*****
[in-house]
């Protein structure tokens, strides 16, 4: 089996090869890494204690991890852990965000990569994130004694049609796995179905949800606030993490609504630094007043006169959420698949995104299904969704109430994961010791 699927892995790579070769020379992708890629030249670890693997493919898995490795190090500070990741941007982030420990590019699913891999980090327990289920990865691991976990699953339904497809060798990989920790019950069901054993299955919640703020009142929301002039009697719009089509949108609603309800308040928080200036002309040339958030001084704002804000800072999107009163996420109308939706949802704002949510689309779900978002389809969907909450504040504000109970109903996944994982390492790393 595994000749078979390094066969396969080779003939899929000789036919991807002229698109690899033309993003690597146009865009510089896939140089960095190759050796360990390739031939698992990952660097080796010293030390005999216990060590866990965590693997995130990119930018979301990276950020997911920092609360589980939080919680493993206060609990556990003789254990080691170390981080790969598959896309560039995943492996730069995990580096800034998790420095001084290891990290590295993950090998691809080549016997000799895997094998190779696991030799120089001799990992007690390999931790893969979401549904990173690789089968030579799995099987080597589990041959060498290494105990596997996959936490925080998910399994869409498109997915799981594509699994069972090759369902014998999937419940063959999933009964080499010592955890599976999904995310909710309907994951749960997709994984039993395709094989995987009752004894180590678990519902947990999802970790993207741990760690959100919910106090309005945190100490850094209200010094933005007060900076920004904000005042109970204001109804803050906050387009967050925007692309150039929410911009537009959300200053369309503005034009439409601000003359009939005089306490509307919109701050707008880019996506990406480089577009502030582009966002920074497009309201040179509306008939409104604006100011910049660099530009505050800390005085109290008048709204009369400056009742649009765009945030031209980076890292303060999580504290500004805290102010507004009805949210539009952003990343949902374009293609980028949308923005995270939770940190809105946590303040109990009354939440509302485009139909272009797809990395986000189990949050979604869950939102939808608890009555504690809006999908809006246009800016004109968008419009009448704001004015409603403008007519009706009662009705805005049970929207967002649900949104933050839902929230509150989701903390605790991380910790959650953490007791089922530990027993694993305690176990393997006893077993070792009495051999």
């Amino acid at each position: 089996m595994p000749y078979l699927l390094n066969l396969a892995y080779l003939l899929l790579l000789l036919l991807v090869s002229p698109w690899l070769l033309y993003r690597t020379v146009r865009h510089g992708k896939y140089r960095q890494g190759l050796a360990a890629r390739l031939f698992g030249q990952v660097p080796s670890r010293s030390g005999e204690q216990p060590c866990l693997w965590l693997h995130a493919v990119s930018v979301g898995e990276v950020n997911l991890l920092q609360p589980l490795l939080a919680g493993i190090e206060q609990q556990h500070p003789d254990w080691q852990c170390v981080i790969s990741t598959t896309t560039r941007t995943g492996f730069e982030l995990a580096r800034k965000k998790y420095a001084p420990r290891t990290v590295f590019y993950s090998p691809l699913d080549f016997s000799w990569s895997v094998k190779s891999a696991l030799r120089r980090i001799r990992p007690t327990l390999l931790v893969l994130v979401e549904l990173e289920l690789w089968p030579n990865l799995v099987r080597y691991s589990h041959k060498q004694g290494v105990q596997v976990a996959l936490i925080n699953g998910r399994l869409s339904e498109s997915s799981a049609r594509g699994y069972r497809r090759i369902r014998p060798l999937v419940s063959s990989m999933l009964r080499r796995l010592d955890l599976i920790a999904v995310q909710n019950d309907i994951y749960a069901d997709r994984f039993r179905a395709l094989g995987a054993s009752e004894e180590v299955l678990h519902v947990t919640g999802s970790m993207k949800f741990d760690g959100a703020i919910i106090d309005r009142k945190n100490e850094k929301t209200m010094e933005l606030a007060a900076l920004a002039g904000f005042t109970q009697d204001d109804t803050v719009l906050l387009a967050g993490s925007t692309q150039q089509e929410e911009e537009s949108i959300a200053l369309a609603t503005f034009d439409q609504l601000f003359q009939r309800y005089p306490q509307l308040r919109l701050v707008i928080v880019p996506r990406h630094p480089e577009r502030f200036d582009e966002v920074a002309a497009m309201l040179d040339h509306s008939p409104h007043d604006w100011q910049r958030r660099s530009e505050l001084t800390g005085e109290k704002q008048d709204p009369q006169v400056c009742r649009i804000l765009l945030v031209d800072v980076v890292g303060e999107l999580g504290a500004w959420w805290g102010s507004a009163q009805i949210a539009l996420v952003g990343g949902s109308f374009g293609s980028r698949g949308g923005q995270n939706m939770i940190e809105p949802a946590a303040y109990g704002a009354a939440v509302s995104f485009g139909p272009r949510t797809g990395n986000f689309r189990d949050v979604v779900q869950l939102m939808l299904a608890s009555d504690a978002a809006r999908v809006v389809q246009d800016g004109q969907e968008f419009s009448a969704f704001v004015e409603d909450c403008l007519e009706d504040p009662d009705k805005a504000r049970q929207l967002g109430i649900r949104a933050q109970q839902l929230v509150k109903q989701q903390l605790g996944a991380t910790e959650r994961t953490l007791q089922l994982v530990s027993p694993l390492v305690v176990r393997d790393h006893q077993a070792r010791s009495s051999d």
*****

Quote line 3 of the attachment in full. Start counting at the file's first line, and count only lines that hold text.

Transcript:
């Amino acid at each position: 089996m595994p000749y078979l699927l390094n066969l396969a892995y080779l003939l899929l790579l000789l036919l991807v090869s002229p698109w690899l070769l033309y993003r690597t020379v146009r865009h510089g992708k896939y140089r960095q890494g190759l050796a360990a890629r390739l031939f698992g030249q990952v660097p080796s670890r010293s030390g005999e204690q216990p060590c866990l693997w965590l693997h995130a493919v990119s930018v979301g898995e990276v950020n997911l991890l920092q609360p589980l490795l939080a919680g493993i190090e206060q609990q556990h500070p003789d254990w080691q852990c170390v981080i790969s990741t598959t896309t560039r941007t995943g492996f730069e982030l995990a580096r800034k965000k998790y420095a001084p420990r290891t990290v590295f590019y993950s090998p691809l699913d080549f016997s000799w990569s895997v094998k190779s891999a696991l030799r120089r980090i001799r990992p007690t327990l390999l931790v893969l994130v979401e549904l990173e289920l690789w089968p030579n990865l799995v099987r080597y691991s589990h041959k060498q004694g290494v105990q596997v976990a996959l936490i925080n699953g998910r399994l869409s339904e498109s997915s799981a049609r594509g699994y069972r497809r090759i369902r014998p060798l999937v419940s063959s990989m999933l009964r080499r796995l010592d955890l599976i920790a999904v995310q909710n019950d309907i994951y749960a069901d997709r994984f039993r179905a395709l094989g995987a054993s009752e004894e180590v299955l678990h519902v947990t919640g999802s970790m993207k949800f741990d760690g959100a703020i919910i106090d309005r009142k945190n100490e850094k929301t209200m010094e933005l606030a007060a900076l920004a002039g904000f005042t109970q009697d204001d109804t803050v719009l906050l387009a967050g993490s925007t692309q150039q089509e929410e911009e537009s949108i959300a200053l369309a609603t503005f034009d439409q609504l601000f003359q009939r309800y005089p306490q509307l308040r919109l701050v707008i928080v880019p996506r990406h630094p480089e577009r502030f200036d582009e966002v920074a002309a497009m309201l040179d040339h509306s008939p409104h007043d604006w100011q910049r958030r660099s530009e505050l001084t800390g005085e109290k704002q008048d709204p009369q006169v400056c009742r649009i804000l765009l945030v031209d800072v980076v890292g303060e999107l999580g504290a500004w959420w805290g102010s507004a009163q009805i949210a539009l996420v952003g990343g949902s109308f374009g293609s980028r698949g949308g923005q995270n939706m939770i940190e809105p949802a946590a303040y109990g704002a009354a939440v509302s995104f485009g139909p272009r949510t797809g990395n986000f689309r189990d949050v979604v779900q869950l939102m939808l299904a608890s009555d504690a978002a809006r999908v809006v389809q246009d800016g004109q969907e968008f419009s009448a969704f704001v004015e409603d909450c403008l007519e009706d504040p009662d009705k805005a504000r049970q929207l967002g109430i649900r949104a933050q109970q839902l929230v509150k109903q989701q903390l605790g996944a991380t910790e959650r994961t953490l007791q089922l994982v530990s027993p694993l390492v305690v176990r393997d790393h006893q077993a070792r010791s009495s051999d």